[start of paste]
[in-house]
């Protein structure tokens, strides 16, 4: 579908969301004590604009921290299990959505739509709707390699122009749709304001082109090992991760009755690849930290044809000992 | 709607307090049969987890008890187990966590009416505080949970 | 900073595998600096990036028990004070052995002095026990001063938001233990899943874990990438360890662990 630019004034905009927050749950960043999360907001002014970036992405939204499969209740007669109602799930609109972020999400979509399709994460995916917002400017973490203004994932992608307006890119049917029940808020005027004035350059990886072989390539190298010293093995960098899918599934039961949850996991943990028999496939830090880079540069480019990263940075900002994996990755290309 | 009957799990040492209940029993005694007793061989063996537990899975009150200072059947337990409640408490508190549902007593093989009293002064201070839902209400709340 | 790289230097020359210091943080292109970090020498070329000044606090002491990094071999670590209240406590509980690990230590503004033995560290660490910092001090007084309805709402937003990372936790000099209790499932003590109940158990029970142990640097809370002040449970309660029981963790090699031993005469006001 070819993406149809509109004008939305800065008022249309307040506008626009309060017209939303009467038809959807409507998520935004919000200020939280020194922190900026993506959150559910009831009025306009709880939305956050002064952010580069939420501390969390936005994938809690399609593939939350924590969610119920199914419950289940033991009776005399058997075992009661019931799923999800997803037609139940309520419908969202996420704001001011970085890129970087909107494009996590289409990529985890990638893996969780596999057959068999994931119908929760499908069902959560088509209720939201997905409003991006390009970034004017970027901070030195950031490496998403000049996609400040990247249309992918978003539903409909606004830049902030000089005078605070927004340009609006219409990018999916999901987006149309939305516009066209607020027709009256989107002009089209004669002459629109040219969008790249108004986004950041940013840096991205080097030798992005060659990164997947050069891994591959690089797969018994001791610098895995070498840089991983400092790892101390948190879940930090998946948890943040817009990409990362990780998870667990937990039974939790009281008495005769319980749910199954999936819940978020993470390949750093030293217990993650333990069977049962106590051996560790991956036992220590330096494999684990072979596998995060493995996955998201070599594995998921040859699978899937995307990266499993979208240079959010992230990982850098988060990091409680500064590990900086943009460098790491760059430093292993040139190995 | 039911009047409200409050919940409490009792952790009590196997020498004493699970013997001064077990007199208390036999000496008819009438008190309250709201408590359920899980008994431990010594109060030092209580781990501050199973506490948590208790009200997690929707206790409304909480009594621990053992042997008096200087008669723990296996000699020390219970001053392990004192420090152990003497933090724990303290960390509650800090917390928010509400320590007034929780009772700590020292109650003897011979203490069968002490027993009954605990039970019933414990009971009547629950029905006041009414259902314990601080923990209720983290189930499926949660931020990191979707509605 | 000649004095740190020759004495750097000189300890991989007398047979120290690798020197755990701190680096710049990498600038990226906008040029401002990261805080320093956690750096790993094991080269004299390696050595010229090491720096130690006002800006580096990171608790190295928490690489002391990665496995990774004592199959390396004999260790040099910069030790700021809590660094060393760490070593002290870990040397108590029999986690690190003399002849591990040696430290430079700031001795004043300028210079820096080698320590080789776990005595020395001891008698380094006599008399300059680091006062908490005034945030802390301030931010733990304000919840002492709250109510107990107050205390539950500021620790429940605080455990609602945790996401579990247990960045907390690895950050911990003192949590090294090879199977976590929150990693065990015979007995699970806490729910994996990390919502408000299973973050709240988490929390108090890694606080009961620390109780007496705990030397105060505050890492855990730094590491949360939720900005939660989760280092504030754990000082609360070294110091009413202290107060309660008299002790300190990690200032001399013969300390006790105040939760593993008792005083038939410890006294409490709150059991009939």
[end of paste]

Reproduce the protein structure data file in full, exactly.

[in-house]
């Protein structure tokens, strides 16, 4: 579908969301004590604009921290299990959505739509709707390699122009749709304001082109090992991760009755690849930290044809000992 | 709607307090049969987890008890187990966590009416505080949970 | 900073595998600096990036028990004070052995002095026990001063938001233990899943874990990438360890662990 630019004034905009927050749950960043999360907001002014970036992405939204499969209740007669109602799930609109972020999400979509399709994460995916917002400017973490203004994932992608307006890119049917029940808020005027004035350059990886072989390539190298010293093995960098899918599934039961949850996991943990028999496939830090880079540069480019990263940075900002994996990755290309 | 009957799990040492209940029993005694007793061989063996537990899975009150200072059947337990409640408490508190549902007593093989009293002064201070839902209400709340 | 790289230097020359210091943080292109970090020498070329000044606090002491990094071999670590209240406590509980690990230590503004033995560290660490910092001090007084309805709402937003990372936790000099209790499932003590109940158990029970142990640097809370002040449970309660029981963790090699031993005469006001 070819993406149809509109004008939305800065008022249309307040506008626009309060017209939303009467038809959807409507998520935004919000200020939280020194922190900026993506959150559910009831009025306009709880939305956050002064952010580069939420501390969390936005994938809690399609593939939350924590969610119920199914419950289940033991009776005399058997075992009661019931799923999800997803037609139940309520419908969202996420704001001011970085890129970087909107494009996590289409990529985890990638893996969780596999057959068999994931119908929760499908069902959560088509209720939201997905409003991006390009970034004017970027901070030195950031490496998403000049996609400040990247249309992918978003539903409909606004830049902030000089005078605070927004340009609006219409990018999916999901987006149309939305516009066209607020027709009256989107002009089209004669002459629109040219969008790249108004986004950041940013840096991205080097030798992005060659990164997947050069891994591959690089797969018994001791610098895995070498840089991983400092790892101390948190879940930090998946948890943040817009990409990362990780998870667990937990039974939790009281008495005769319980749910199954999936819940978020993470390949750093030293217990993650333990069977049962106590051996560790991956036992220590330096494999684990072979596998995060493995996955998201070599594995998921040859699978899937995307990266499993979208240079959010992230990982850098988060990091409680500064590990900086943009460098790491760059430093292993040139190995 | 039911009047409200409050919940409490009792952790009590196997020498004493699970013997001064077990007199208390036999000496008819009438008190309250709201408590359920899980008994431990010594109060030092209580781990501050199973506490948590208790009200997690929707206790409304909480009594621990053992042997008096200087008669723990296996000699020390219970001053392990004192420090152990003497933090724990303290960390509650800090917390928010509400320590007034929780009772700590020292109650003897011979203490069968002490027993009954605990039970019933414990009971009547629950029905006041009414259902314990601080923990209720983290189930499926949660931020990191979707509605 | 000649004095740190020759004495750097000189300890991989007398047979120290690798020197755990701190680096710049990498600038990226906008040029401002990261805080320093956690750096790993094991080269004299390696050595010229090491720096130690006002800006580096990171608790190295928490690489002391990665496995990774004592199959390396004999260790040099910069030790700021809590660094060393760490070593002290870990040397108590029999986690690190003399002849591990040696430290430079700031001795004043300028210079820096080698320590080789776990005595020395001891008698380094006599008399300059680091006062908490005034945030802390301030931010733990304000919840002492709250109510107990107050205390539950500021620790429940605080455990609602945790996401579990247990960045907390690895950050911990003192949590090294090879199977976590929150990693065990015979007995699970806490729910994996990390919502408000299973973050709240988490929390108090890694606080009961620390109780007496705990030397105060505050890492855990730094590491949360939720900005939660989760280092504030754990000082609360070294110091009413202290107060309660008299002790300190990690200032001399013969300390006790105040939760593993008792005083038939410890006294409490709150059991009939």